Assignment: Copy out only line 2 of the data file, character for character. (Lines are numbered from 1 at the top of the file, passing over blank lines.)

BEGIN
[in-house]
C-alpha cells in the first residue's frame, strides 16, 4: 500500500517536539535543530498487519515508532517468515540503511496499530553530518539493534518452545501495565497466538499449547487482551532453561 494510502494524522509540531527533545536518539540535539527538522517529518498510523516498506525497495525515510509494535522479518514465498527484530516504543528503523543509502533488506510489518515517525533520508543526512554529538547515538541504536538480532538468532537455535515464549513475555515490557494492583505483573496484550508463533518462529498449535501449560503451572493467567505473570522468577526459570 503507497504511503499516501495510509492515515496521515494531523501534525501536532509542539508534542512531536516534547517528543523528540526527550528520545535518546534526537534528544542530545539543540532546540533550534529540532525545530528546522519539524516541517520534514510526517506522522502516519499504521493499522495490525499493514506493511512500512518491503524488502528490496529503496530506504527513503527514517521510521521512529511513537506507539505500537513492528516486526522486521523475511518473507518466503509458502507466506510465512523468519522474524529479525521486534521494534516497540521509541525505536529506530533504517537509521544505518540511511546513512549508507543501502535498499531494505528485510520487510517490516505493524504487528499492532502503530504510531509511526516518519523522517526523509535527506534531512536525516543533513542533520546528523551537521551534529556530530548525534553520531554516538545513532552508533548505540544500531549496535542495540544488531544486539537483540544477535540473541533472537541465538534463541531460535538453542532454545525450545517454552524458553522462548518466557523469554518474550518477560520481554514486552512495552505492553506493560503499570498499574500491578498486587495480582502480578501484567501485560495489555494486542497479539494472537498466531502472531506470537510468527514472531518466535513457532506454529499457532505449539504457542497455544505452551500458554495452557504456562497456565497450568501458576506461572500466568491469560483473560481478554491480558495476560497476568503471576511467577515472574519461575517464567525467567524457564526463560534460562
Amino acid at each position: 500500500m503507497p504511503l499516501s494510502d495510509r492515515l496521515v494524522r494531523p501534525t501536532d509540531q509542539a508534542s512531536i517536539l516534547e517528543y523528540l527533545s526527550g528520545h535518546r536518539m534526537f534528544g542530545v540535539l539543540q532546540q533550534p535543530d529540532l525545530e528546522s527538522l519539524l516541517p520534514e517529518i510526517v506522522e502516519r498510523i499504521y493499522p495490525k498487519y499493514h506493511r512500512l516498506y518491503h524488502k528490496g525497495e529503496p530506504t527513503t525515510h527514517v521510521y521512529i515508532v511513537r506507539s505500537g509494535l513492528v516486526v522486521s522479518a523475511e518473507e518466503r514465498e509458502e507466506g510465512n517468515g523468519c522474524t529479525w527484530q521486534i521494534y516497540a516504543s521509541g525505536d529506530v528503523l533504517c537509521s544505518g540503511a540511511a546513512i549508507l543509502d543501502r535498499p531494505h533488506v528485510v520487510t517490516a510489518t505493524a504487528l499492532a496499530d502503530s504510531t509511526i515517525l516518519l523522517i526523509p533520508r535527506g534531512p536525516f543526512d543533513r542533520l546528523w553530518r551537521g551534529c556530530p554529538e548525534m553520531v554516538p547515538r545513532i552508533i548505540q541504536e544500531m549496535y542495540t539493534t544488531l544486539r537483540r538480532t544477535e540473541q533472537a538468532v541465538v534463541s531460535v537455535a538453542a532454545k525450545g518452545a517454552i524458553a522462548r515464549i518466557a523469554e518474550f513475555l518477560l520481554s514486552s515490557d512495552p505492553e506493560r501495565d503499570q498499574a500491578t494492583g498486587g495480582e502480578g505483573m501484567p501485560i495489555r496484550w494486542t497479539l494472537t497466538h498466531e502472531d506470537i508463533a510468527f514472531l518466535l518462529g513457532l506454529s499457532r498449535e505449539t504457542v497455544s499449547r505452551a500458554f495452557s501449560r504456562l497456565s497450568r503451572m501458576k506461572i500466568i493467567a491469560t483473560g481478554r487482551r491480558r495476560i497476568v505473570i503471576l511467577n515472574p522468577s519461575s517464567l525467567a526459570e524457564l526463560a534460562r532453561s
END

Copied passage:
C-alpha cells in the first residue's frame, strides 16, 4: 500500500517536539535543530498487519515508532517468515540503511496499530553530518539493534518452545501495565497466538499449547487482551532453561 494510502494524522509540531527533545536518539540535539527538522517529518498510523516498506525497495525515510509494535522479518514465498527484530516504543528503523543509502533488506510489518515517525533520508543526512554529538547515538541504536538480532538468532537455535515464549513475555515490557494492583505483573496484550508463533518462529498449535501449560503451572493467567505473570522468577526459570 503507497504511503499516501495510509492515515496521515494531523501534525501536532509542539508534542512531536516534547517528543523528540526527550528520545535518546534526537534528544542530545539543540532546540533550534529540532525545530528546522519539524516541517520534514510526517506522522502516519499504521493499522495490525499493514506493511512500512518491503524488502528490496529503496530506504527513503527514517521510521521512529511513537506507539505500537513492528516486526522486521523475511518473507518466503509458502507466506510465512523468519522474524529479525521486534521494534516497540521509541525505536529506530533504517537509521544505518540511511546513512549508507543501502535498499531494505528485510520487510517490516505493524504487528499492532502503530504510531509511526516518519523522517526523509535527506534531512536525516543533513542533520546528523551537521551534529556530530548525534553520531554516538545513532552508533548505540544500531549496535542495540544488531544486539537483540544477535540473541533472537541465538534463541531460535538453542532454545525450545517454552524458553522462548518466557523469554518474550518477560520481554514486552512495552505492553506493560503499570498499574500491578498486587495480582502480578501484567501485560495489555494486542497479539494472537498466531502472531506470537510468527514472531518466535513457532506454529499457532505449539504457542497455544505452551500458554495452557504456562497456565497450568501458576506461572500466568491469560483473560481478554491480558495476560497476568503471576511467577515472574519461575517464567525467567524457564526463560534460562